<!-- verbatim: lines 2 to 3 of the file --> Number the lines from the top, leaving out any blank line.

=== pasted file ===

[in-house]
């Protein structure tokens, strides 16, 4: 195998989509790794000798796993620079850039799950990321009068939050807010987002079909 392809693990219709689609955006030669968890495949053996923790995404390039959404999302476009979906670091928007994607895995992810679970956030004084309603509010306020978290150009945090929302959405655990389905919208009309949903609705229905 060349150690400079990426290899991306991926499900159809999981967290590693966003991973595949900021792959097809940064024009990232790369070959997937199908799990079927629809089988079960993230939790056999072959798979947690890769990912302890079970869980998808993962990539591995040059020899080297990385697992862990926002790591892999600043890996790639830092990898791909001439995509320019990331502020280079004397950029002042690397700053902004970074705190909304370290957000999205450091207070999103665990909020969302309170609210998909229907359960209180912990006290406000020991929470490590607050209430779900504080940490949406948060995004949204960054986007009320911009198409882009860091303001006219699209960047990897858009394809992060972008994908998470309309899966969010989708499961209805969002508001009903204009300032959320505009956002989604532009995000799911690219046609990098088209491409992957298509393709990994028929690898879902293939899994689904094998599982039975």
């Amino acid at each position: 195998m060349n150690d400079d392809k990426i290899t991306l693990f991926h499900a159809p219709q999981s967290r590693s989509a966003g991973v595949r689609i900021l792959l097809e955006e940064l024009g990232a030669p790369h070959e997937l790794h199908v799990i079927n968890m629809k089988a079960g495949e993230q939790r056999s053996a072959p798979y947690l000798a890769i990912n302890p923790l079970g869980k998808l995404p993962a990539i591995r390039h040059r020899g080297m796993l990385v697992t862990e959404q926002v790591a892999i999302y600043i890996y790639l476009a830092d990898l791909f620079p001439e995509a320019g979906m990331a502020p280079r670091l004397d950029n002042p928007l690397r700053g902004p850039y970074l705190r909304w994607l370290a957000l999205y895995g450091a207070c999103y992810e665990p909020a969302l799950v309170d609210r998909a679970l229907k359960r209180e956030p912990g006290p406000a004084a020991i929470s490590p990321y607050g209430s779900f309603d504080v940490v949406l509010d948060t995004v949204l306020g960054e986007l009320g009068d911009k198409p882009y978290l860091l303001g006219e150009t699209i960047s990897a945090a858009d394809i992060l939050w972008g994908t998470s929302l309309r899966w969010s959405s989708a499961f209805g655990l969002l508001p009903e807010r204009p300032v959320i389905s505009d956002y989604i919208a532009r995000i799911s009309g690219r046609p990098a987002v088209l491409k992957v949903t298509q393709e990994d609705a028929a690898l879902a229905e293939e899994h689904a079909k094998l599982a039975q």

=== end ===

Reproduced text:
């Protein structure tokens, strides 16, 4: 195998989509790794000798796993620079850039799950990321009068939050807010987002079909 392809693990219709689609955006030669968890495949053996923790995404390039959404999302476009979906670091928007994607895995992810679970956030004084309603509010306020978290150009945090929302959405655990389905919208009309949903609705229905 060349150690400079990426290899991306991926499900159809999981967290590693966003991973595949900021792959097809940064024009990232790369070959997937199908799990079927629809089988079960993230939790056999072959798979947690890769990912302890079970869980998808993962990539591995040059020899080297990385697992862990926002790591892999600043890996790639830092990898791909001439995509320019990331502020280079004397950029002042690397700053902004970074705190909304370290957000999205450091207070999103665990909020969302309170609210998909229907359960209180912990006290406000020991929470490590607050209430779900504080940490949406948060995004949204960054986007009320911009198409882009860091303001006219699209960047990897858009394809992060972008994908998470309309899966969010989708499961209805969002508001009903204009300032959320505009956002989604532009995000799911690219046609990098088209491409992957298509393709990994028929690898879902293939899994689904094998599982039975």
């Amino acid at each position: 195998m060349n150690d400079d392809k990426i290899t991306l693990f991926h499900a159809p219709q999981s967290r590693s989509a966003g991973v595949r689609i900021l792959l097809e955006e940064l024009g990232a030669p790369h070959e997937l790794h199908v799990i079927n968890m629809k089988a079960g495949e993230q939790r056999s053996a072959p798979y947690l000798a890769i990912n302890p923790l079970g869980k998808l995404p993962a990539i591995r390039h040059r020899g080297m796993l990385v697992t862990e959404q926002v790591a892999i999302y600043i890996y790639l476009a830092d990898l791909f620079p001439e995509a320019g979906m990331a502020p280079r670091l004397d950029n002042p928007l690397r700053g902004p850039y970074l705190r909304w994607l370290a957000l999205y895995g450091a207070c999103y992810e665990p909020a969302l799950v309170d609210r998909a679970l229907k359960r209180e956030p912990g006290p406000a004084a020991i929470s490590p990321y607050g209430s779900f309603d504080v940490v949406l509010d948060t995004v949204l306020g960054e986007l009320g009068d911009k198409p882009y978290l860091l303001g006219e150009t699209i960047s990897a945090a858009d394809i992060l939050w972008g994908t998470s929302l309309r899966w969010s959405s989708a499961f209805g655990l969002l508001p009903e807010r204009p300032v959320i389905s505009d956002y989604i919208a532009r995000i799911s009309g690219r046609p990098a987002v088209l491409k992957v949903t298509q393709e990994d609705a028929a690898l879902a229905e293939e899994h689904a079909k094998l599982a039975q």